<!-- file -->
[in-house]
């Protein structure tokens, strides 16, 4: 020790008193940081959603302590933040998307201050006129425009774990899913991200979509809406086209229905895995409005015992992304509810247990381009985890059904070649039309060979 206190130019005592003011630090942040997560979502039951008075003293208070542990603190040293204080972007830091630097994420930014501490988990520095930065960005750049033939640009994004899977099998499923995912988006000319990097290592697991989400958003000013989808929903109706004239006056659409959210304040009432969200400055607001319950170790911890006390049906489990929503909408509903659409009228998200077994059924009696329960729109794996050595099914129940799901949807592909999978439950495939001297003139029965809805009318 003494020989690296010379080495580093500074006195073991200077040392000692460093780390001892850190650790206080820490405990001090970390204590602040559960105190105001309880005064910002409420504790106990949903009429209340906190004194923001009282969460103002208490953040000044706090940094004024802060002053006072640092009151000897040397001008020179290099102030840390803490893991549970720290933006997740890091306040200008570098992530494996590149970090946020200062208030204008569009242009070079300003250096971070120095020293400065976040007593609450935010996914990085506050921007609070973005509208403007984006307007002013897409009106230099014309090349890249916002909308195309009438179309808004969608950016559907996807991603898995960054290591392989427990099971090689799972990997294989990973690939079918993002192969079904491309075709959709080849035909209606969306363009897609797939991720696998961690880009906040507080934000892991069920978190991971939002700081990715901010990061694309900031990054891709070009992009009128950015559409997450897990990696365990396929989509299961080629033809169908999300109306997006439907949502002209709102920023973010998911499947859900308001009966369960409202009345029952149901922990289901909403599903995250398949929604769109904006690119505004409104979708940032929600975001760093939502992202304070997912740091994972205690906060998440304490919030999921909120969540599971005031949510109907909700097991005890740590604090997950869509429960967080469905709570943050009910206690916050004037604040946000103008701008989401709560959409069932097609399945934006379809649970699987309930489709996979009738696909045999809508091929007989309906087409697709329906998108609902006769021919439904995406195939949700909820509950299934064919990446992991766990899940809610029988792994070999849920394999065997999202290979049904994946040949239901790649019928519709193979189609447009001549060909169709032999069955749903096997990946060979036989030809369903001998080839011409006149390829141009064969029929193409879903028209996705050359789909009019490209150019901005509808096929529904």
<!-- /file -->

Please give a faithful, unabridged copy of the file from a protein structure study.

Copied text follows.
[in-house]
């Protein structure tokens, strides 16, 4: 020790008193940081959603302590933040998307201050006129425009774990899913991200979509809406086209229905895995409005015992992304509810247990381009985890059904070649039309060979 206190130019005592003011630090942040997560979502039951008075003293208070542990603190040293204080972007830091630097994420930014501490988990520095930065960005750049033939640009994004899977099998499923995912988006000319990097290592697991989400958003000013989808929903109706004239006056659409959210304040009432969200400055607001319950170790911890006390049906489990929503909408509903659409009228998200077994059924009696329960729109794996050595099914129940799901949807592909999978439950495939001297003139029965809805009318 003494020989690296010379080495580093500074006195073991200077040392000692460093780390001892850190650790206080820490405990001090970390204590602040559960105190105001309880005064910002409420504790106990949903009429209340906190004194923001009282969460103002208490953040000044706090940094004024802060002053006072640092009151000897040397001008020179290099102030840390803490893991549970720290933006997740890091306040200008570098992530494996590149970090946020200062208030204008569009242009070079300003250096971070120095020293400065976040007593609450935010996914990085506050921007609070973005509208403007984006307007002013897409009106230099014309090349890249916002909308195309009438179309808004969608950016559907996807991603898995960054290591392989427990099971090689799972990997294989990973690939079918993002192969079904491309075709959709080849035909209606969306363009897609797939991720696998961690880009906040507080934000892991069920978190991971939002700081990715901010990061694309900031990054891709070009992009009128950015559409997450897990990696365990396929989509299961080629033809169908999300109306997006439907949502002209709102920023973010998911499947859900308001009966369960409202009345029952149901922990289901909403599903995250398949929604769109904006690119505004409104979708940032929600975001760093939502992202304070997912740091994972205690906060998440304490919030999921909120969540599971005031949510109907909700097991005890740590604090997950869509429960967080469905709570943050009910206690916050004037604040946000103008701008989401709560959409069932097609399945934006379809649970699987309930489709996979009738696909045999809508091929007989309906087409697709329906998108609902006769021919439904995406195939949700909820509950299934064919990446992991766990899940809610029988792994070999849920394999065997999202290979049904994946040949239901790649019928519709193979189609447009001549060909169709032999069955749903096997990946060979036989030809369903001998080839011409006149390829141009064969029929193409879903028209996705050359789909009019490209150019901005509808096929529904």